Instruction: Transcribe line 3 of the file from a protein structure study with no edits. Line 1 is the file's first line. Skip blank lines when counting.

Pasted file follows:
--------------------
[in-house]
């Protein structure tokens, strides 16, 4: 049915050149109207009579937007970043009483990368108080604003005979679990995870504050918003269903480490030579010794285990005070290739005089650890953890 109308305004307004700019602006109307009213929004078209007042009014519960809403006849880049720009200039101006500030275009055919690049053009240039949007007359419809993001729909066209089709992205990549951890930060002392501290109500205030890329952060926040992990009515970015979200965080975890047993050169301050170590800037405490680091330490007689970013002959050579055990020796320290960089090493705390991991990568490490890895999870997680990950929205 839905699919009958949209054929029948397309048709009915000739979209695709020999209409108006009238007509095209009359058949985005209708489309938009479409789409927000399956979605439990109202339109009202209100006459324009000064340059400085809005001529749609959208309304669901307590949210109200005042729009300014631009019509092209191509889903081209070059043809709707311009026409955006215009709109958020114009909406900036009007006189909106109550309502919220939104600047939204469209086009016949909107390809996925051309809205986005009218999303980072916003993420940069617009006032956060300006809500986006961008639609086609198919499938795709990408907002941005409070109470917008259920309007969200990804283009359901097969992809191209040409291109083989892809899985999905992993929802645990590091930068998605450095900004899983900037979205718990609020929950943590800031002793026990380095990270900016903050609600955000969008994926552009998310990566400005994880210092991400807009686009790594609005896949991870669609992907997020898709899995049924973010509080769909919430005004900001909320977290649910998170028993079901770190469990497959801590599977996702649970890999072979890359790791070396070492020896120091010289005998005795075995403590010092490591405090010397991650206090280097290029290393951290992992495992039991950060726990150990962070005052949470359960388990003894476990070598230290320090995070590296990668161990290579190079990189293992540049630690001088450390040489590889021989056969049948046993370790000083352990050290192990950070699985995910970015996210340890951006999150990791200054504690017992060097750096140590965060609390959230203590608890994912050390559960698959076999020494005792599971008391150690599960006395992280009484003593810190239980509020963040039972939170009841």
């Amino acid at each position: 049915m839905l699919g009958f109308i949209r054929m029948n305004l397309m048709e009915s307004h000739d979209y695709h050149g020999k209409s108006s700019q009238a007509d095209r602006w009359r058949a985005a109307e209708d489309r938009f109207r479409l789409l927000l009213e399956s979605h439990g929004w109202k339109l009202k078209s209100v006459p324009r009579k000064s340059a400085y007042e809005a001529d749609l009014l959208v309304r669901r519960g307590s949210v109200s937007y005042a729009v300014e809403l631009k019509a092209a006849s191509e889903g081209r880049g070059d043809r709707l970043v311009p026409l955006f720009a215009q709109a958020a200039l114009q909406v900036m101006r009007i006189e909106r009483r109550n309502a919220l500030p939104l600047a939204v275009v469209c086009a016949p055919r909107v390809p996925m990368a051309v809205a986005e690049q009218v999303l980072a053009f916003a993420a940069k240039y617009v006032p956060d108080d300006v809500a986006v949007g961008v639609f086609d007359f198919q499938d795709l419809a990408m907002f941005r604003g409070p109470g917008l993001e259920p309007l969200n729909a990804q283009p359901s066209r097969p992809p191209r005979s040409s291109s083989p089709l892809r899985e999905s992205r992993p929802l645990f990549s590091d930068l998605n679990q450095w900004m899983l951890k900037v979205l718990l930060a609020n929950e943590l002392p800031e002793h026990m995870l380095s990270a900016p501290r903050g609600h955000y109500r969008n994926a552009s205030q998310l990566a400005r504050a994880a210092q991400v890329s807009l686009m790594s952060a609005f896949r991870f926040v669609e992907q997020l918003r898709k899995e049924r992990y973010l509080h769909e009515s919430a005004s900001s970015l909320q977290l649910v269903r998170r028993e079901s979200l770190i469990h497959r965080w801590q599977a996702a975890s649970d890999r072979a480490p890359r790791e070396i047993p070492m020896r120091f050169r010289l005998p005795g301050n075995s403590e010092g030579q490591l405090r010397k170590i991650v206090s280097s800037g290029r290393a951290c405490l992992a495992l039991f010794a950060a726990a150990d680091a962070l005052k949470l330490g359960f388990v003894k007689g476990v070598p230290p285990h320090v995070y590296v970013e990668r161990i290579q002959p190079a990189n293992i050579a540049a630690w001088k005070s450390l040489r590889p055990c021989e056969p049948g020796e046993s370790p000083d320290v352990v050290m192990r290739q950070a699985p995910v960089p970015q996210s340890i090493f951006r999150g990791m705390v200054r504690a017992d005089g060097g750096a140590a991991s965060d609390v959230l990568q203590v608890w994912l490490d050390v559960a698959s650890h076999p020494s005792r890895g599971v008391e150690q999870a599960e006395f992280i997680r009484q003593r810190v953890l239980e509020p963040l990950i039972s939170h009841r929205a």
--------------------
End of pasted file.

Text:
């Amino acid at each position: 049915m839905l699919g009958f109308i949209r054929m029948n305004l397309m048709e009915s307004h000739d979209y695709h050149g020999k209409s108006s700019q009238a007509d095209r602006w009359r058949a985005a109307e209708d489309r938009f109207r479409l789409l927000l009213e399956s979605h439990g929004w109202k339109l009202k078209s209100v006459p324009r009579k000064s340059a400085y007042e809005a001529d749609l009014l959208v309304r669901r519960g307590s949210v109200s937007y005042a729009v300014e809403l631009k019509a092209a006849s191509e889903g081209r880049g070059d043809r709707l970043v311009p026409l955006f720009a215009q709109a958020a200039l114009q909406v900036m101006r009007i006189e909106r009483r109550n309502a919220l500030p939104l600047a939204v275009v469209c086009a016949p055919r909107v390809p996925m990368a051309v809205a986005e690049q009218v999303l980072a053009f916003a993420a940069k240039y617009v006032p956060d108080d300006v809500a986006v949007g961008v639609f086609d007359f198919q499938d795709l419809a990408m907002f941005r604003g409070p109470g917008l993001e259920p309007l969200n729909a990804q283009p359901s066209r097969p992809p191209r005979s040409s291109s083989p089709l892809r899985e999905s992205r992993p929802l645990f990549s590091d930068l998605n679990q450095w900004m899983l951890k900037v979205l718990l930060a609020n929950e943590l002392p800031e002793h026990m995870l380095s990270a900016p501290r903050g609600h955000y109500r969008n994926a552009s205030q998310l990566a400005r504050a994880a210092q991400v890329s807009l686009m790594s952060a609005f896949r991870f926040v669609e992907q997020l918003r898709k899995e049924r992990y973010l509080h769909e009515s919430a005004s900001s970015l909320q977290l649910v269903r998170r028993e079901s979200l770190i469990h497959r965080w801590q599977a996702a975890s649970d890999r072979a480490p890359r790791e070396i047993p070492m020896r120091f050169r010289l005998p005795g301050n075995s403590e010092g030579q490591l405090r010397k170590i991650v206090s280097s800037g290029r290393a951290c405490l992992a495992l039991f010794a950060a726990a150990d680091a962070l005052k949470l330490g359960f388990v003894k007689g476990v070598p230290p285990h320090v995070y590296v970013e990668r161990i290579q002959p190079a990189n293992i050579a540049a630690w001088k005070s450390l040489r590889p055990c021989e056969p049948g020796e046993s370790p000083d320290v352990v050290m192990r290739q950070a699985p995910v960089p970015q996210s340890i090493f951006r999150g990791m705390v200054r504690a017992d005089g060097g750096a140590a991991s965060d609390v959230l990568q203590v608890w994912l490490d050390v559960a698959s650890h076999p020494s005792r890895g599971v008391e150690q999870a599960e006395f992280i997680r009484q003593r810190v953890l239980e509020p963040l990950i039972s939170h009841r929205a």